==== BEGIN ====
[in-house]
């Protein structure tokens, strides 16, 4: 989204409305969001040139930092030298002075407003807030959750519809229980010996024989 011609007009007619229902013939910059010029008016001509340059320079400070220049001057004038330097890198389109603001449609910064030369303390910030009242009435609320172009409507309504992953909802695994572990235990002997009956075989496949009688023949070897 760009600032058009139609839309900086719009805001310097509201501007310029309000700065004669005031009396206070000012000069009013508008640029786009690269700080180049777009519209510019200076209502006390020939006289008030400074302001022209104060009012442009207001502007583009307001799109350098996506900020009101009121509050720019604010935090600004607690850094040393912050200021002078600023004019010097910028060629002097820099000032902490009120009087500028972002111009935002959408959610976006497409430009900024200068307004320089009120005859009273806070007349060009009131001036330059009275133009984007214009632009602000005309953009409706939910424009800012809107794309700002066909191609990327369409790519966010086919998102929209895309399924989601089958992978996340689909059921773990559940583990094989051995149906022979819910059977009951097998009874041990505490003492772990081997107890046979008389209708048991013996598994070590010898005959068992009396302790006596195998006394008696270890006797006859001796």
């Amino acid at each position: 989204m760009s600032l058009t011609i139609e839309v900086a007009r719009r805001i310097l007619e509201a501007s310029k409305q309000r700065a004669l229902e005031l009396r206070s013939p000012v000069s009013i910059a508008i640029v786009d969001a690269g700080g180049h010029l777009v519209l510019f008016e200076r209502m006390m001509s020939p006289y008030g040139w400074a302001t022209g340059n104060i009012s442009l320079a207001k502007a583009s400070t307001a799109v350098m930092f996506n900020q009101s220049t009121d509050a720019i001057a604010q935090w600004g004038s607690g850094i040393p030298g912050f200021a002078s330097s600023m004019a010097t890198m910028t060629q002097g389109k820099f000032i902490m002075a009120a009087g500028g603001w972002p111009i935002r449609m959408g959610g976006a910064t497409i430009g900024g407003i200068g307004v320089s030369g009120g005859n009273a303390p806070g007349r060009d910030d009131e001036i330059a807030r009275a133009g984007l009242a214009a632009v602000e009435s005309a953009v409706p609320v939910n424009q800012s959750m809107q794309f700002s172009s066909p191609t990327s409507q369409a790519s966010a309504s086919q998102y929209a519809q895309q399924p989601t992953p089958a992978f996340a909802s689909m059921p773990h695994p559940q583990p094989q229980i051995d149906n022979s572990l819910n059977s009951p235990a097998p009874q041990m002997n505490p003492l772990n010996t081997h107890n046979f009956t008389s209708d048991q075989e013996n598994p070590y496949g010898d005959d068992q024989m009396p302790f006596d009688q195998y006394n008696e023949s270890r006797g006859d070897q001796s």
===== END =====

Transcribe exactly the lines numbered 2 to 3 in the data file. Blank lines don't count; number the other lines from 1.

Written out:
């Protein structure tokens, strides 16, 4: 989204409305969001040139930092030298002075407003807030959750519809229980010996024989 011609007009007619229902013939910059010029008016001509340059320079400070220049001057004038330097890198389109603001449609910064030369303390910030009242009435609320172009409507309504992953909802695994572990235990002997009956075989496949009688023949070897 760009600032058009139609839309900086719009805001310097509201501007310029309000700065004669005031009396206070000012000069009013508008640029786009690269700080180049777009519209510019200076209502006390020939006289008030400074302001022209104060009012442009207001502007583009307001799109350098996506900020009101009121509050720019604010935090600004607690850094040393912050200021002078600023004019010097910028060629002097820099000032902490009120009087500028972002111009935002959408959610976006497409430009900024200068307004320089009120005859009273806070007349060009009131001036330059009275133009984007214009632009602000005309953009409706939910424009800012809107794309700002066909191609990327369409790519966010086919998102929209895309399924989601089958992978996340689909059921773990559940583990094989051995149906022979819910059977009951097998009874041990505490003492772990081997107890046979008389209708048991013996598994070590010898005959068992009396302790006596195998006394008696270890006797006859001796």
């Amino acid at each position: 989204m760009s600032l058009t011609i139609e839309v900086a007009r719009r805001i310097l007619e509201a501007s310029k409305q309000r700065a004669l229902e005031l009396r206070s013939p000012v000069s009013i910059a508008i640029v786009d969001a690269g700080g180049h010029l777009v519209l510019f008016e200076r209502m006390m001509s020939p006289y008030g040139w400074a302001t022209g340059n104060i009012s442009l320079a207001k502007a583009s400070t307001a799109v350098m930092f996506n900020q009101s220049t009121d509050a720019i001057a604010q935090w600004g004038s607690g850094i040393p030298g912050f200021a002078s330097s600023m004019a010097t890198m910028t060629q002097g389109k820099f000032i902490m002075a009120a009087g500028g603001w972002p111009i935002r449609m959408g959610g976006a910064t497409i430009g900024g407003i200068g307004v320089s030369g009120g005859n009273a303390p806070g007349r060009d910030d009131e001036i330059a807030r009275a133009g984007l009242a214009a632009v602000e009435s005309a953009v409706p609320v939910n424009q800012s959750m809107q794309f700002s172009s066909p191609t990327s409507q369409a790519s966010a309504s086919q998102y929209a519809q895309q399924p989601t992953p089958a992978f996340a909802s689909m059921p773990h695994p559940q583990p094989q229980i051995d149906n022979s572990l819910n059977s009951p235990a097998p009874q041990m002997n505490p003492l772990n010996t081997h107890n046979f009956t008389s209708d048991q075989e013996n598994p070590y496949g010898d005959d068992q024989m009396p302790f006596d009688q195998y006394n008696e023949s270890r006797g006859d070897q001796s």